Cyclingnews TV   News  Tech   Features   Road   MTB   BMX   Cyclo-cross   Track    Photos    Fitness    Letters   Search   Forum  

Recently on

Mont Ventoux
Photo ©: Sirotti

Click for larger image

Back on track: The Marion Clignet Journal 2004

French track legend Marion Clignet retired from racing in 2000, intending to become active as an advocate for women's sport. But after two years off the bike, and perhaps inspired by the other female champions she's encountered while working as a presenter for French TV, Clignet returned to the velodrome in 2003 to the velodrome in a determined comeback. After a solid year building a foundation, Marion's back competing at thehighest level in 2004.

Training with the boys

Late January, 2004

So it's January in Toulouse, France. It's been raining and cold for a few days. After an extreme overload of organising sponsorship deals, financial aid, training, and races what I hoped was impossible happened.

It started out as a busy but typical day. I had a meeting in the morning downtown. From there I went to the gym to lift and then had a pretty full on session on the trainer. from there I was feeling tired and remembered I had a TV interview in the evening and guests coming for dinner. I hit the couch with the intention of vegging, just a bit until 5 or so...

I don't know what happened. The phone rang, I was disoriented, why was I in bed? My head hurt, it was 5:15, I jumped with a start. Told Marco, my friend on the phone, that I thought I had just had a seizure but I had to get to the TV interview and I'd call him back. I had dozed off at around 3 so must have fallen asleep right away. I zoomed off to the TV station and as is typical after a seizure couldn't remember what they asked of me long enough to get it right on the first try... It took us oh, at least ten takes till I finally got it right. Oh well.

From there I had to come up with dinner. I put together veggies, dips, and chicken. I was pummeled but was happy to see my friends. These guys I worked together on an internet site and they're a good group to work with. And above all great senses of humor. We chatted, I told them about my afternoon adventures over a glass of white wine. Last I remember was heading off to the bathroom.

They heard KABOOM! From the living room and decided I might not be doing so well in the bathroom and came to check on me. Lucky for me, before having a second seizure I managed to finish peeing and pull my pants up. My legs were rigid though and pushing against the door. Somehow, one of them managed to slide in the bathroom to see what he could do. To his fright, I was hyperventilating and turning blue, typical during a seizure. His wife had had spasmofilia so his first reaction was to put my head in a bag so I would breathe my own oxygen. Not a good idea. In any case, I finally came around and they carted me off to the hospital where unfortunately we were all to stay until 6am. They had to work the next day as well as receive a new client, hope it worked out for them.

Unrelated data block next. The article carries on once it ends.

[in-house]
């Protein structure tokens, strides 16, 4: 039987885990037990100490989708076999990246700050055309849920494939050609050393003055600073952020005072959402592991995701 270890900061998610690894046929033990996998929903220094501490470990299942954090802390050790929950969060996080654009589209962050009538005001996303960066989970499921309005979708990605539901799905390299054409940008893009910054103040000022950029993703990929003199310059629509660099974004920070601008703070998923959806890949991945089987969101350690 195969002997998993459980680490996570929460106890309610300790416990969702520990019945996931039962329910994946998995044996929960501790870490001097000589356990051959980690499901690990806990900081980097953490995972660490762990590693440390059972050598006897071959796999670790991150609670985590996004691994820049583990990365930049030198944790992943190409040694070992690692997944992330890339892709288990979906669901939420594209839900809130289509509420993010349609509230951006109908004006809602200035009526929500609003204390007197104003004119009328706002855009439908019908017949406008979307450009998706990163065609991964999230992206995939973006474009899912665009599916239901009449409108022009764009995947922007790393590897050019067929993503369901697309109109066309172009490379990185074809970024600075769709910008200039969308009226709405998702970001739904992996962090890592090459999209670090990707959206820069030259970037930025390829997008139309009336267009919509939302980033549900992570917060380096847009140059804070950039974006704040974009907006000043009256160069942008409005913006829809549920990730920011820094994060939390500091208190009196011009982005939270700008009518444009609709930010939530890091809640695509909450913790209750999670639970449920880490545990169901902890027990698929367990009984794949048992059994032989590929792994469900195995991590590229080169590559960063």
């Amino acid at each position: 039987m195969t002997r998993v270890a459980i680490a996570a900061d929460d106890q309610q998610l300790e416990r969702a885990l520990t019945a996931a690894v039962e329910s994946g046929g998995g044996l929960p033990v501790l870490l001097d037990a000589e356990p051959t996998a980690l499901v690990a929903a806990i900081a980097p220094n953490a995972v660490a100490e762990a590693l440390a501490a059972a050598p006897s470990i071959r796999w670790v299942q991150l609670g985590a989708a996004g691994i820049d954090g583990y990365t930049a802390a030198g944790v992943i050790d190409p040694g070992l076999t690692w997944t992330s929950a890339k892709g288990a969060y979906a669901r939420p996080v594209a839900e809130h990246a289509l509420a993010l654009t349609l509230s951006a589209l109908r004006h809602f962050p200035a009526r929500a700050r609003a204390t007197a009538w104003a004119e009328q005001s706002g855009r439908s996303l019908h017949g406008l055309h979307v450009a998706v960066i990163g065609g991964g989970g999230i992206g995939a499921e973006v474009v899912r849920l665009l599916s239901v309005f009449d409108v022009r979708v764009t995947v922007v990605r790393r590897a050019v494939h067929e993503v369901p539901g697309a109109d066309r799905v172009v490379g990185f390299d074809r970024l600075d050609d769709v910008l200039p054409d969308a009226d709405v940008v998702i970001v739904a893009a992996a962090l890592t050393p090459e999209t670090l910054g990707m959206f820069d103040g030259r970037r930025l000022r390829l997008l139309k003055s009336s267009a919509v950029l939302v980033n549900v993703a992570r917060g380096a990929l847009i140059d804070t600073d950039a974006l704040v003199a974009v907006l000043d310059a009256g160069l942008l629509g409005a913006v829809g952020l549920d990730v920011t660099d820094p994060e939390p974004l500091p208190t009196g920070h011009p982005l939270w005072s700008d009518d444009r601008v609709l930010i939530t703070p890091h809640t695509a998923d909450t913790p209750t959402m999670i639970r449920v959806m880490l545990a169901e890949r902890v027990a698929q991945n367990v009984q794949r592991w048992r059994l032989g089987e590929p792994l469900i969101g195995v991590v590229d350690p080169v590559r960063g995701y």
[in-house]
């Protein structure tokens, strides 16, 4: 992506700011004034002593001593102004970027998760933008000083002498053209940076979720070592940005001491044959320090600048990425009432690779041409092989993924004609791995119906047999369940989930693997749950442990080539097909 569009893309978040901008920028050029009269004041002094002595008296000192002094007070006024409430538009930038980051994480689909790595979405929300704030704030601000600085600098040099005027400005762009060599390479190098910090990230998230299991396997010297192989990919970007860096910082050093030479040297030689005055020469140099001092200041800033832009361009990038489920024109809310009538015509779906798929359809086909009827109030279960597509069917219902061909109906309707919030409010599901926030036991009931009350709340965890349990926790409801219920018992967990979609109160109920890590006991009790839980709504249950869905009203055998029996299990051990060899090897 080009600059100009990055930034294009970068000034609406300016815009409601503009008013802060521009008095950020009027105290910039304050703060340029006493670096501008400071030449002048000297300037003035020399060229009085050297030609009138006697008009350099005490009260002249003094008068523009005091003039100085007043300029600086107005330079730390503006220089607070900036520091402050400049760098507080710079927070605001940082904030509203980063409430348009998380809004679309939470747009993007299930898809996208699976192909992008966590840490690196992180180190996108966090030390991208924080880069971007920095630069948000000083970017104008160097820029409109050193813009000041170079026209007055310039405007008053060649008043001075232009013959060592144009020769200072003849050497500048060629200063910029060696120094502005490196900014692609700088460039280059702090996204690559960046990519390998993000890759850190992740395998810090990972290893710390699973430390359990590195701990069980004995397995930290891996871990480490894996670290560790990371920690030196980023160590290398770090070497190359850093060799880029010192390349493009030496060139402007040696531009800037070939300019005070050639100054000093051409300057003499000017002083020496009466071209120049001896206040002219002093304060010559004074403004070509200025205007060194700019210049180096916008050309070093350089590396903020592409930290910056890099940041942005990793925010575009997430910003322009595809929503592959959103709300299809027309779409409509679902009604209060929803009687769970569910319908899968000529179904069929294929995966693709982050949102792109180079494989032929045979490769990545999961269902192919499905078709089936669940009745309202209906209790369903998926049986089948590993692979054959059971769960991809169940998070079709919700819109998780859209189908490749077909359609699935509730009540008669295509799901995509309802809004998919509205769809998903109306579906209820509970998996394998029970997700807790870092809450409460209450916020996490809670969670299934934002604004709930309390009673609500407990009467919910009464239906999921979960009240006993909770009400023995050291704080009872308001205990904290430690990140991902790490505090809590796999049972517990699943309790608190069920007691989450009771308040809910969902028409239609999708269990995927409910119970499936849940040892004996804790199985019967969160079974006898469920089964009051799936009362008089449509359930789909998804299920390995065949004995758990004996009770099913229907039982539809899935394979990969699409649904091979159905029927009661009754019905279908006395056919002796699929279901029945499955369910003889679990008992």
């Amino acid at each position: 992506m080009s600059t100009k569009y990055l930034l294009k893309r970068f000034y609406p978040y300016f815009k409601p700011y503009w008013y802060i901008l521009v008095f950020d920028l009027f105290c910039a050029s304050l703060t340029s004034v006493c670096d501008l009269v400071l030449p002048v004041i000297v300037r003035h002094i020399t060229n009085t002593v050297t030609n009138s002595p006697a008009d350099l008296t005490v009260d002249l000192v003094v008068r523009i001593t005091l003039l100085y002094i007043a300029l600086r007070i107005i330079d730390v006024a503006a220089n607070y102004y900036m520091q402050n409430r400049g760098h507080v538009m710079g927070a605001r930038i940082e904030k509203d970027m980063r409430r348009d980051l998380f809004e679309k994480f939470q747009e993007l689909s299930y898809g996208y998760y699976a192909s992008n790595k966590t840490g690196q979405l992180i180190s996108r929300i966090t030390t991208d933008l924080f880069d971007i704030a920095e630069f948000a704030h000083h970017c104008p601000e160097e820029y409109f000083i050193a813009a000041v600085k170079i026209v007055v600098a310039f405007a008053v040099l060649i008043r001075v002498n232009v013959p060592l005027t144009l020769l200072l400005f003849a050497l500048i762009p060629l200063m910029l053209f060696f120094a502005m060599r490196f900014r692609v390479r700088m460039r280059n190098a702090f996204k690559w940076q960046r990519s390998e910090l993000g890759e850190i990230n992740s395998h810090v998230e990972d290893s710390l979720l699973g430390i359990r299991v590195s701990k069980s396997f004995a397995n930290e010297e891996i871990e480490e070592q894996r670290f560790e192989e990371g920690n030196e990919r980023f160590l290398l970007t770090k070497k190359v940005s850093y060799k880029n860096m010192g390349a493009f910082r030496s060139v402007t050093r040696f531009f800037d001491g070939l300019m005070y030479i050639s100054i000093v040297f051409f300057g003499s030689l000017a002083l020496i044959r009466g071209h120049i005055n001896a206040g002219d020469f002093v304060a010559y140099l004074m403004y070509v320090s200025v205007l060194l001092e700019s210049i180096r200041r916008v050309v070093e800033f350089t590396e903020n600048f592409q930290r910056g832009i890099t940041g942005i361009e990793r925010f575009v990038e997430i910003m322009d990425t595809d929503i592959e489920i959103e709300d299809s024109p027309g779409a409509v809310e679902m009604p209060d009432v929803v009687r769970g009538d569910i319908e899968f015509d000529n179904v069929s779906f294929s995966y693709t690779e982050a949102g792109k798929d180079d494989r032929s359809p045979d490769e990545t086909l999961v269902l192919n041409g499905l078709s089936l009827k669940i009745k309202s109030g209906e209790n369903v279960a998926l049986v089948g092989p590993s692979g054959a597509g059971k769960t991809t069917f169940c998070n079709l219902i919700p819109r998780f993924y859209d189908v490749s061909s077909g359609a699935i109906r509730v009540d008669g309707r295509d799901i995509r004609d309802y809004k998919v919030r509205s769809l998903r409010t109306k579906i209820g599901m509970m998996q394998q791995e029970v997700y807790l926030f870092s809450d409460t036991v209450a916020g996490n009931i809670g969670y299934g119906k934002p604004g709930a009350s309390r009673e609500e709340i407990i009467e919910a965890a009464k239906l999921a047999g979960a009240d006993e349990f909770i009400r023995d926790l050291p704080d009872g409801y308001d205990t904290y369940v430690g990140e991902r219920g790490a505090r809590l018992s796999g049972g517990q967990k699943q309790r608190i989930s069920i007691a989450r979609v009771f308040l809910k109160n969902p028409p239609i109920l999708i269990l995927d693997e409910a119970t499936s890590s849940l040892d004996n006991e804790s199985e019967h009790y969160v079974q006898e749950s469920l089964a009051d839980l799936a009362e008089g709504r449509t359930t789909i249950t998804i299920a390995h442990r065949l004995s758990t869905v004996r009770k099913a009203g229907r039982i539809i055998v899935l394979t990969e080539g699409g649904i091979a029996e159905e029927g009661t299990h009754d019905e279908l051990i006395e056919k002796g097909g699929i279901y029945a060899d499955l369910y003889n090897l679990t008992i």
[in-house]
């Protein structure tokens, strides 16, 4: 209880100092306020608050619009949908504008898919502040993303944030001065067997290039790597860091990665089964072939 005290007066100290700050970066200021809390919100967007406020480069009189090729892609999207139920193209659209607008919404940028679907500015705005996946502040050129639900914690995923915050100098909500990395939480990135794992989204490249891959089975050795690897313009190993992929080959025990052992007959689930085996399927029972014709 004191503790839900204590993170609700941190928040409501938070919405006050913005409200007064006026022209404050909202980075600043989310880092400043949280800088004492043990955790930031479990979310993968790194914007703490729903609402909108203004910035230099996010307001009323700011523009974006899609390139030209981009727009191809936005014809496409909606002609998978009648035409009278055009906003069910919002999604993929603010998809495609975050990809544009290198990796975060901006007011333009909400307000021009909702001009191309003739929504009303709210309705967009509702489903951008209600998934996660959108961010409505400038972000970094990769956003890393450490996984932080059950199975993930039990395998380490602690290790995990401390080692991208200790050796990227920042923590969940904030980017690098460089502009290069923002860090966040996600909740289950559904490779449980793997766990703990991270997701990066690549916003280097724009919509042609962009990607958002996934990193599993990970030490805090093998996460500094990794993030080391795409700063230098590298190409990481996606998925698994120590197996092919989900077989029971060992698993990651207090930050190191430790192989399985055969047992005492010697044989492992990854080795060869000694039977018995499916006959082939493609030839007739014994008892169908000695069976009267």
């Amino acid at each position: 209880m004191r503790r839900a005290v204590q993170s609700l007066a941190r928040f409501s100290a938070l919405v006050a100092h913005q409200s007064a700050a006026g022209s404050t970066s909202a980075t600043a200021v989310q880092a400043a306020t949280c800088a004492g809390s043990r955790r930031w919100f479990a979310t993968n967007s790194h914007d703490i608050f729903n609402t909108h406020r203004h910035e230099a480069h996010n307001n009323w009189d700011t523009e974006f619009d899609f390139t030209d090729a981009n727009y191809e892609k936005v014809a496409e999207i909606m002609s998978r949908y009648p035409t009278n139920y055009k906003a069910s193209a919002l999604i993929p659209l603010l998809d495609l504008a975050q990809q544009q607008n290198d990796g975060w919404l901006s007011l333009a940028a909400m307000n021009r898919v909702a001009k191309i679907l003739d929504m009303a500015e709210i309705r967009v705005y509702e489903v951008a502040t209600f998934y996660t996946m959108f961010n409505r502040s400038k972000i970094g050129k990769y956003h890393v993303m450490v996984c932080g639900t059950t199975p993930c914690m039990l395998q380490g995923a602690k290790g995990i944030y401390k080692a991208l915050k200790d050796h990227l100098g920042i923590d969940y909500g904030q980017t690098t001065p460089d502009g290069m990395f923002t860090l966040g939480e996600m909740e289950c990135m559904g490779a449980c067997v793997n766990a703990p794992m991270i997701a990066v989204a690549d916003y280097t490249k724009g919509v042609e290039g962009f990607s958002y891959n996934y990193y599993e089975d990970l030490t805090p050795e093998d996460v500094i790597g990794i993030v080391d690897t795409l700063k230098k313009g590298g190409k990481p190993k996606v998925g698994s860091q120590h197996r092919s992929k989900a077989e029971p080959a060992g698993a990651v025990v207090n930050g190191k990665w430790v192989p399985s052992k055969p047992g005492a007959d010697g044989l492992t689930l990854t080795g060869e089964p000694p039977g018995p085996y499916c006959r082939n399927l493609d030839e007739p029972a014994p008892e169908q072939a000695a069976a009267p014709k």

I took a few days to get my thoughts, eyes, head, all in the right place. Once it happens it's happened. Had blood work done to make sure the medication levels were correct and explore possibilities of why suddenly I may have had two seizures. Turns out white whine and I aren't the best of pals and I had been on overload for a few days organizing my training camps, traveling logistics and so forth all of which caused the therapeutic effect of my medication to drop. All I can say is that epilepsy when handled well is not a handicap so live on and live on fully!

In search of training partners

So, like I said earlier it's been raining and cold in Toulouse and I'm looking for proper training conditions.

I call a few pals and ask where they'll be training and consensus has it that they're all heading towards the Mediterranean coast. My first call is to Roger Legay [general manager of the Crédit Agricole team - Ed] who returns my call immediately. I discuss my dilemma with him. In France there are NO PRO WOMEN'S STRUCTURES in cycling. Absolutely nothing. So I'm looking for a solid group to train with. It's always more motivating with a group, and certainly more with a group of guys.

Roger calls his director sportif, Denis Rous who I knew back when he was national team director for the Canadian women. He says "no worries, we'll be doing long rides, some hills, and training daily. If the GS1 rides seem to long you can ride with the GS3 boys" The camp ends on Thursday so to make a good full-on ten days I call Martial Gayant, director sportif of and ask if I'll be able to ride a few days with them as well. He says "no worries" and fills me in on their program.

From there I get to work on logistics. I call my housing connection, a nice little house out in the boonies I discovered during nationals last year and make my reservation. Then I call Renault who lends me a van when I go on long road trips. A few days after having reserved everything I get a call from the national team pursuit coach who informs me that this year (because I raised so much hell last year that women were always excluded from the pursuit road camps!) women were invited. It will fit in after my pro camps. I'll just be a few days late, so after ten days with the pros it'll be six days with the pursuiters and then off to Paris for a track camp in preparation for the world cup in Moscow February 13-15.

I reach Hyeres, in the south of France on Saturday night and get up at 7 on Sunday to get ready to meet some local buddies for their club ride which is exceptionally leaving at 9am instead of 8 due to a late night out. We rode 110kms, a good tune up for the week to come.

Monday morning, I turn up at the Credit Agricole hotel, a ten kilometer ride from my place. The GS1 guys are riding 200km, six hours so I opt for the GS3 ride which will be five hours and turns out to be 166km. We have a good ride, the guys are a mix of first year espoirs and older riders who have come up the Credit's developmental echelon. I know one or two of them from my neighbourhood and chat with the others as we ride, all young riders full of hopes and dreams to make it as professional Tour de France riders. One of them is Duclos LaSalle's son Hervé, and another is the son of a guy who used to work at the federation, more stuff to remind me that my um, birthday, is coming up. We ride the coast some, enough to get an awesome view of the sun, the mountains, and oh yeah, the poorer neighbourhoods of the Mediterranean.